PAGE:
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Traction weights for injured patients in Malawi

15 June 2020

The current COVID-19 pandemic may have halted or slowed down a significant number of activities around the world, but it has not suspended the need for essential medical equipment to treat the injured.

In April 2020, Emmanuel* suffered a femoral fracture after a car collided with his motorcycle. He was taken to the Queen Elizabeth Central Hospital (QECH) in Blantyre to be treated. Surgery is the treatment of choice, but patients often have to be placed in a traction device as there is a bottleneck in the operating room.

Traction is a technique for realigning a broken bone or dislocated part of the body using weights, pulleys, and ropes to gradually pull the bone or injured limb back into position. At the QECH, this had become a recurrent issue: precise weights being unavailable, the only solution was to use rocks and makeshift weights, which do not provide for good clinical practice. Like many other patients needing traction, Emmanuel was initially given makeshift weights.

Dr Jes Bates, a trauma and orthopedic surgeon at QECH and Precious C. Kamange, AO Alliance Malawi Project Officer, set out to find a better solution. With the knowhow of Bickson Kapalamula Munelo, local cement makers, welders and painters, they designed and manufactured 70 precise weights.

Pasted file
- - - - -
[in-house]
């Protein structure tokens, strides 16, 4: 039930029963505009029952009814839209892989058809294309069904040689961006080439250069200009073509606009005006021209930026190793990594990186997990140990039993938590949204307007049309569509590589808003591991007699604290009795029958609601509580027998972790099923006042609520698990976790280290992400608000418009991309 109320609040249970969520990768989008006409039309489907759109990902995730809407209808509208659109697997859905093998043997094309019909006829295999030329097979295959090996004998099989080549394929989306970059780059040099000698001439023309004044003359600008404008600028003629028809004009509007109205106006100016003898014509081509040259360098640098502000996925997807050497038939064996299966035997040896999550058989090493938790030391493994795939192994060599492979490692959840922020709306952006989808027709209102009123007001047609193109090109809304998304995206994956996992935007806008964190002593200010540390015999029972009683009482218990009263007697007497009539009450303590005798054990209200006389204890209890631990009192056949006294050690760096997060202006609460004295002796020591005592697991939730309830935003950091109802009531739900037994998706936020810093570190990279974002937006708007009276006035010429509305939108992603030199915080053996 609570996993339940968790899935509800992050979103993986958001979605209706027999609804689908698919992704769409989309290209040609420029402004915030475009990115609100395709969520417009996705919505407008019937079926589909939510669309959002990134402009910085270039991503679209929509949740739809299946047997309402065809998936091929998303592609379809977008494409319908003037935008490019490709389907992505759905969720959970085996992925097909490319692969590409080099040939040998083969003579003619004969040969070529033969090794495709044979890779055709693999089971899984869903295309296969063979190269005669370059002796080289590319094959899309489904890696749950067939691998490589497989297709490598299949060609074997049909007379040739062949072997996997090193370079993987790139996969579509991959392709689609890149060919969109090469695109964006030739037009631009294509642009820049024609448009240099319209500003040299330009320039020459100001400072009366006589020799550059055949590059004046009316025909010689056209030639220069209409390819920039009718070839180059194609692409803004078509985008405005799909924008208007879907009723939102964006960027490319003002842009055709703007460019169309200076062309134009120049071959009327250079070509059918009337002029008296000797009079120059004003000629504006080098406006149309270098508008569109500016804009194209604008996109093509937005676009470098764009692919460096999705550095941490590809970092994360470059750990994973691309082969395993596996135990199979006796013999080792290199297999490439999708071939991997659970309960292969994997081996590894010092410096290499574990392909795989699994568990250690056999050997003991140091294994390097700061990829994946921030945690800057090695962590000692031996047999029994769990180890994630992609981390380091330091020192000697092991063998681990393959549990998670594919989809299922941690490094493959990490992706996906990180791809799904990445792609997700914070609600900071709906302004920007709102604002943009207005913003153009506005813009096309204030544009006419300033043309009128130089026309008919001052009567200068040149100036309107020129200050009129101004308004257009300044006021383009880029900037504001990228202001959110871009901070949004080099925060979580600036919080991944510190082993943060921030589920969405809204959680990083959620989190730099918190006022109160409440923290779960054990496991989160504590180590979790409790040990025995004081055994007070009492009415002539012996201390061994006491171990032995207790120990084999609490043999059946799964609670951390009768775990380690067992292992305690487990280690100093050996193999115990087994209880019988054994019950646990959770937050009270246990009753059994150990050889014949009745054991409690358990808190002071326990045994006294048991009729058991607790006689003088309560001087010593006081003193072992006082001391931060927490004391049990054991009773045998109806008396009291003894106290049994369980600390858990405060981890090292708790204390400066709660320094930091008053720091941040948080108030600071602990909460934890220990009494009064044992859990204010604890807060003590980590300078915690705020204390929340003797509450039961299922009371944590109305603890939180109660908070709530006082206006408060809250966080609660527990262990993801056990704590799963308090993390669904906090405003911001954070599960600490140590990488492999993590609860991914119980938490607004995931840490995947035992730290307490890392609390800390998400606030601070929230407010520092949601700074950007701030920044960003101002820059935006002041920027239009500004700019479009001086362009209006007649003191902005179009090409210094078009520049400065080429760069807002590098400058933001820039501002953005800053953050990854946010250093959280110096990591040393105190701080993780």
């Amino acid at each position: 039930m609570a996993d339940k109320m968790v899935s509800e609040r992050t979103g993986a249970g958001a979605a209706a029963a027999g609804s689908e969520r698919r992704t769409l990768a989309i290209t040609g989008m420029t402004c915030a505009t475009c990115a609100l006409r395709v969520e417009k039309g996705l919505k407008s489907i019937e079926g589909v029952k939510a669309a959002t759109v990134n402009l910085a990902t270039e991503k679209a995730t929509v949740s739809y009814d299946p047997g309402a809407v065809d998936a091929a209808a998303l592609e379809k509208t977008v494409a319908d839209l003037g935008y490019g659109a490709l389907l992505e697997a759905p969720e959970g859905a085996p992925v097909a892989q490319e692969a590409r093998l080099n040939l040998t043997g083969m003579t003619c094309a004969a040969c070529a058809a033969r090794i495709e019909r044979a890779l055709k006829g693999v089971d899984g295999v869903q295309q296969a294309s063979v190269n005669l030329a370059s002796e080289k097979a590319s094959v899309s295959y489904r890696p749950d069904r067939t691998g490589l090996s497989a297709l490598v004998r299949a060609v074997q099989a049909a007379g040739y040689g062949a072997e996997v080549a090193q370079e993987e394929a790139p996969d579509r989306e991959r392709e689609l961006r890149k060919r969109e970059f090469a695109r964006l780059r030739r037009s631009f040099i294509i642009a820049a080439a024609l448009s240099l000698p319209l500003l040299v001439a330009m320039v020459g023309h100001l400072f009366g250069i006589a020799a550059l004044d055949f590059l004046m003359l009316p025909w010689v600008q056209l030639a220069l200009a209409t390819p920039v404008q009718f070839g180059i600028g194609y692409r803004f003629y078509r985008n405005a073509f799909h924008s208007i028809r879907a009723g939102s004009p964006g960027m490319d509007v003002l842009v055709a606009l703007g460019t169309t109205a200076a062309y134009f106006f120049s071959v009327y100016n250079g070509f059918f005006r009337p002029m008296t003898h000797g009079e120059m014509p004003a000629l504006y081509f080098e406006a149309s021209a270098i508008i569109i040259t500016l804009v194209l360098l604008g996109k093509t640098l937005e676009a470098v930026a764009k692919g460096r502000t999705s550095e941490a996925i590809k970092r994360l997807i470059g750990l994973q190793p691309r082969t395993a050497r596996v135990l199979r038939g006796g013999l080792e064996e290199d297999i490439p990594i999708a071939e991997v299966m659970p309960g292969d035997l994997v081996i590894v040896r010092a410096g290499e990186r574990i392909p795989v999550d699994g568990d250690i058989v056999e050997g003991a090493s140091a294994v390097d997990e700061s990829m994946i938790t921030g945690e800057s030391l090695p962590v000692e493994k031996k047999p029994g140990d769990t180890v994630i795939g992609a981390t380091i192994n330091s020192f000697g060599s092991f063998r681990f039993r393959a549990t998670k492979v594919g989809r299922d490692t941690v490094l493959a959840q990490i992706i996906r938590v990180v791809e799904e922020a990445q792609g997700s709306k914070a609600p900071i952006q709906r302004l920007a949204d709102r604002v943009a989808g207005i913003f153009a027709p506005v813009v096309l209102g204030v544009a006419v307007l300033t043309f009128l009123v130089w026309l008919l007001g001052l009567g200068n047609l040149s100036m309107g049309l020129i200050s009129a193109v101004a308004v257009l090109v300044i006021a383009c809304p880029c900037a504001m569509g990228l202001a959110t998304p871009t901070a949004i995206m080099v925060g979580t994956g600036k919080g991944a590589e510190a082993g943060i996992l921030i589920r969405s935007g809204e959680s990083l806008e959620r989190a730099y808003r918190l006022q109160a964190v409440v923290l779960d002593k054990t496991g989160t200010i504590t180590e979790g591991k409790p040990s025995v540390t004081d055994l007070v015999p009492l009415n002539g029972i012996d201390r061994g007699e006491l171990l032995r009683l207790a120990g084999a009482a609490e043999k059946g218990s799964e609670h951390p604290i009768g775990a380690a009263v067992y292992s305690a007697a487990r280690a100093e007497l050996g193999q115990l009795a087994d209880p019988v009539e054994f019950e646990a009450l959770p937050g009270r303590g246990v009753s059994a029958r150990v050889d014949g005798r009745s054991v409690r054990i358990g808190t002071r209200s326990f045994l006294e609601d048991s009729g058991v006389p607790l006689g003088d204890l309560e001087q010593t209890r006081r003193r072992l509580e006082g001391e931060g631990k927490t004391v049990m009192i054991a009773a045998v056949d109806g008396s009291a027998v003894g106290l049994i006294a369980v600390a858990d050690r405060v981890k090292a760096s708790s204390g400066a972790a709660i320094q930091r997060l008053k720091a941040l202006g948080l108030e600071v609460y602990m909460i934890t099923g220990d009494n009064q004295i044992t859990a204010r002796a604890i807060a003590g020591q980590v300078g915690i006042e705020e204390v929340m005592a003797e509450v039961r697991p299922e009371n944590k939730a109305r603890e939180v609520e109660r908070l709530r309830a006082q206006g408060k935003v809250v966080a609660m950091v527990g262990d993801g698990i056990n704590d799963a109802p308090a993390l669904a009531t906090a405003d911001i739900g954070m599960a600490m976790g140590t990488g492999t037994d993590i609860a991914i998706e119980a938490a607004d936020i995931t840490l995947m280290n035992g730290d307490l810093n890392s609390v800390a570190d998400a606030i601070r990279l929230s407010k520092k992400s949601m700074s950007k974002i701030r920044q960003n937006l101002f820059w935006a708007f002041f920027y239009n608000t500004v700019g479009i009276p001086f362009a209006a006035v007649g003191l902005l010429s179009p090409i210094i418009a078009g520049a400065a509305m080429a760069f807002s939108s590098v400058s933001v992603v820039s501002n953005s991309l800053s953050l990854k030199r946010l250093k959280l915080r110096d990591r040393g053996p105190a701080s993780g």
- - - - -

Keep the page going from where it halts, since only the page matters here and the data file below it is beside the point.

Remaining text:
“There will be improvement in the patient healing process, as cases of nonunion due to the use of non-uniform weights will be reduced”, says Dr Chikumbutso Mpanga, trauma and orthopedic surgeon at QECH.

Emmanuel will soon be able to go back to supporting his wife and child, and resume his work duties without worrying about his leg needing corrective surgery further down the line.

*For privacy reasons, the patient’s name has been changed.

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